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Ninth grade, puppets, bi-lingual jobs, Stanford, crafts, engaging boys

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Lorna Sheridan/Index-Tribune Education Editor

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A recent article in the Atlantic Magazine posits that ninth grade is the most important year in high school. Educators are finding that how freshman year goes determines whether a young person will move on or drop out of school. I was surprised to learn that nationwide, ninth-graders have the lowest GPA, the most missed classes, the majority of failing grades and get in more trouble than any other high-school grade level. Researchers have found that repeating ninth grade can have terrible results in terms of a child’s motivation and self-esteem and a disproportionate number of ninth-graders who are held back drop out. (tinyurl.com/kxf54wo)

New data out suggests that the teaching profession is attracting “a more academically successful group of people compared to previous years,” according to researchers at the University of Washington. They found that more teachers have their master’s degrees (26 percent in 2008 versus 17 percent in 1993) and the average SAT score for a first year teacher climbed slightly from just below the national average (45th percentile) to the national average 50th percentile. http://educationnext.org/gains-in-teacher-quality/

The children’s Victorian Christmas Craft Workshop is from 11 a.m. to 3 p.m. Sunday, Nov. 17, at Gen. Vallejo’s Home, rain or shine. Free admission for children 12 and under, $3 for adults. This is a fun event for children to do age-old hands-on crafts.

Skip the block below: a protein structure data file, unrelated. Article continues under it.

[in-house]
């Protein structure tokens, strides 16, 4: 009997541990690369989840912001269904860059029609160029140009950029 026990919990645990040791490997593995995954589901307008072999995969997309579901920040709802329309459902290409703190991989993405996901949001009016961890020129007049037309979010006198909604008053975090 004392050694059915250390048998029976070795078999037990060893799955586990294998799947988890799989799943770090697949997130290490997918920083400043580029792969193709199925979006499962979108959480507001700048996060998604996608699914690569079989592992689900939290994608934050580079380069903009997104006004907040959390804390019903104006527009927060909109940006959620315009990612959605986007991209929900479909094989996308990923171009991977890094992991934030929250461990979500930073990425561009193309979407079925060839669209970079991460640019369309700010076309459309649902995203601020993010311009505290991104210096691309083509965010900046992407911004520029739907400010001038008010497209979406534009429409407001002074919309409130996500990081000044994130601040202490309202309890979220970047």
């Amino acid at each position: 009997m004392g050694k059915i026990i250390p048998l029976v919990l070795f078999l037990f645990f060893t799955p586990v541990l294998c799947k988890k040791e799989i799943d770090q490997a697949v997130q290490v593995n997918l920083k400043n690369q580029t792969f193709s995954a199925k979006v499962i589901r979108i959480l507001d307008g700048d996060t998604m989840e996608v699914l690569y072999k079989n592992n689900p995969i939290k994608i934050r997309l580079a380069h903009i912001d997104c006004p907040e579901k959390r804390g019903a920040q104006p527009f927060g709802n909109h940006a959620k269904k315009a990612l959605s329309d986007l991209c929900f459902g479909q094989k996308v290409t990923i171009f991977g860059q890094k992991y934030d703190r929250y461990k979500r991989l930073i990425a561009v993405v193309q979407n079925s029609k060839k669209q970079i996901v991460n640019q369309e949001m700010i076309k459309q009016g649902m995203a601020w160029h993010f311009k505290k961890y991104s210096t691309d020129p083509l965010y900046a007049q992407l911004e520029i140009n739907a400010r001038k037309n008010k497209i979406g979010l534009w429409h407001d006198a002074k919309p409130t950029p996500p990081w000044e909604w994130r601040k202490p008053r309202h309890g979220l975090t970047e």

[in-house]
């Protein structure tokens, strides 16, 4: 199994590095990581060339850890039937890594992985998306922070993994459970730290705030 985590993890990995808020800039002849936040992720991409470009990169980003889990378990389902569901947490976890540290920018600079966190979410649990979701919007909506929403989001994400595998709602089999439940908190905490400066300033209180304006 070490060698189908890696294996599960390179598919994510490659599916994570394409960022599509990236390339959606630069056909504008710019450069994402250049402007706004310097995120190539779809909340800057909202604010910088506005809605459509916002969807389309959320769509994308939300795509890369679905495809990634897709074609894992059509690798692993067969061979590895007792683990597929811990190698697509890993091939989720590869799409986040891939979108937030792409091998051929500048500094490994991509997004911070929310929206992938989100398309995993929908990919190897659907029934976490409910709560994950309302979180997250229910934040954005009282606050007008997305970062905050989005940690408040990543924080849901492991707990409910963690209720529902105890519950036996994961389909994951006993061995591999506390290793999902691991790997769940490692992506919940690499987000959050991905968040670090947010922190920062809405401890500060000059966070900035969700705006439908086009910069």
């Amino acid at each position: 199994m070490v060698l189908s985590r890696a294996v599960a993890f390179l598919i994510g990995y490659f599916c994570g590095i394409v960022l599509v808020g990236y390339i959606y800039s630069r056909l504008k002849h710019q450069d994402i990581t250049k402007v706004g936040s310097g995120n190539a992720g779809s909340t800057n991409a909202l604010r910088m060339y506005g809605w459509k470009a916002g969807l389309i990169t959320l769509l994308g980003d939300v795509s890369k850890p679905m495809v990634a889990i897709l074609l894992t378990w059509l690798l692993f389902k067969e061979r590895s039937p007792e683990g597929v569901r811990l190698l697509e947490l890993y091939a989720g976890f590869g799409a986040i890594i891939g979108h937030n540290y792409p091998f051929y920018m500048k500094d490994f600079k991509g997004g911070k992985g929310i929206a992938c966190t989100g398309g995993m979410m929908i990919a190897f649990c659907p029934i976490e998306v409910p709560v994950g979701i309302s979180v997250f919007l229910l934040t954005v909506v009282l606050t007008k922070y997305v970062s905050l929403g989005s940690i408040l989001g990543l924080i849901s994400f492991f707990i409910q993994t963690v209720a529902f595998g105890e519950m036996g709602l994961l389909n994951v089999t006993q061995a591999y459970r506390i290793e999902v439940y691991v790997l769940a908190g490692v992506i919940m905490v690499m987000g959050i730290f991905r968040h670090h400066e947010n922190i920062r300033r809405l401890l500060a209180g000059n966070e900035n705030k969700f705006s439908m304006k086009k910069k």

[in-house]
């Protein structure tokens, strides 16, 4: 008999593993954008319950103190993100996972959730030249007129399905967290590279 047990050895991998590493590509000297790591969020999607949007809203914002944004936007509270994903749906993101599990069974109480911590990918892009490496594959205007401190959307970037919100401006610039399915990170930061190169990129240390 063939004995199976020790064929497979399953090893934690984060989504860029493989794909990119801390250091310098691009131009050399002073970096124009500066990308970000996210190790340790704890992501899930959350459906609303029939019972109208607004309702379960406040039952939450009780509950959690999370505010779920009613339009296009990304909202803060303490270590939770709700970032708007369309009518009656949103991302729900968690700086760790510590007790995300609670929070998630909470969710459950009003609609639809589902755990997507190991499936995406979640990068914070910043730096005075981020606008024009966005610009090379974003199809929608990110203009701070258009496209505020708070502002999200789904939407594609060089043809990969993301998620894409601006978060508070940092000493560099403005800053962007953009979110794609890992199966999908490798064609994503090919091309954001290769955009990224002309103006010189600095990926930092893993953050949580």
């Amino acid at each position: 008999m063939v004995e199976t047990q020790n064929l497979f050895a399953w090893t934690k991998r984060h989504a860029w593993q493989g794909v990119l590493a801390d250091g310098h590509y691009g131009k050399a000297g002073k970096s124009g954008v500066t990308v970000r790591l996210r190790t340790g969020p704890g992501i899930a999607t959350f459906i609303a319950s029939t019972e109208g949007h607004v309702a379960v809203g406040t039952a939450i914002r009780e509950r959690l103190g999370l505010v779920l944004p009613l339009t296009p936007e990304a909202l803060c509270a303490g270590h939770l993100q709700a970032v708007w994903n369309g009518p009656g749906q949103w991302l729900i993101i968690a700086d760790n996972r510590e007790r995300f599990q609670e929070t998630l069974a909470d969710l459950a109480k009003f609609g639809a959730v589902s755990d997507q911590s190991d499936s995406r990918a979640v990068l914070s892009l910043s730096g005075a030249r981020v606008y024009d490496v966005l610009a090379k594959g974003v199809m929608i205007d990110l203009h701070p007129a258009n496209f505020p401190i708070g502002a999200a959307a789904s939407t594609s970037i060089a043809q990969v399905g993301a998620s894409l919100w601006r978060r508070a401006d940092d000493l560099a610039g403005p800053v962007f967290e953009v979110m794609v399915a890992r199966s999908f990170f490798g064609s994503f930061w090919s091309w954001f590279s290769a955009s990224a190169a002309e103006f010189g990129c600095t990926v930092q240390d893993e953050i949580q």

What is the hottest job skill today? Translators and interpreters are expected to be one of the 15 fastest growing occupations in the nation (Department of Labor). There are projected to be 25,000 new jobs for interpreters (who focus on spoken language) and translators (who focus on written language), between 2010 and 2020. According to CNN, in the last week alone, roughly 12,000 jobs posted on Indeed.com included the word “bilingual.” In government jobs, being bilingual in Middle Eastern languages such as Arabic, Farsi and Pashto (Afghani) pays the best. In the private sector, employees bilingual in Scandinavian and Asian languages are the highest paid. (http://tinyurl.com/o8ktqfa)

Stanford Alumni Magazine recently devoted a few thousand words to “what it takes to get into Stanford” and after reading it, I feel slightly nauseous and still can’t tell you the answer. But it is an interesting and detailed look at the process at what is now the most selective university in America. You can read the entire article here: http://tinyurl.com/n9q82jd

Time Magazine’s Idea section recently suggested three things that schools can do to better help boys succeed. Quoted is psychologist Michael Thompson, who I think hits the nail on the head when he said, “Girl behavior is the gold standard in schools. Boys are treated like defective girls.” The three suggestions are: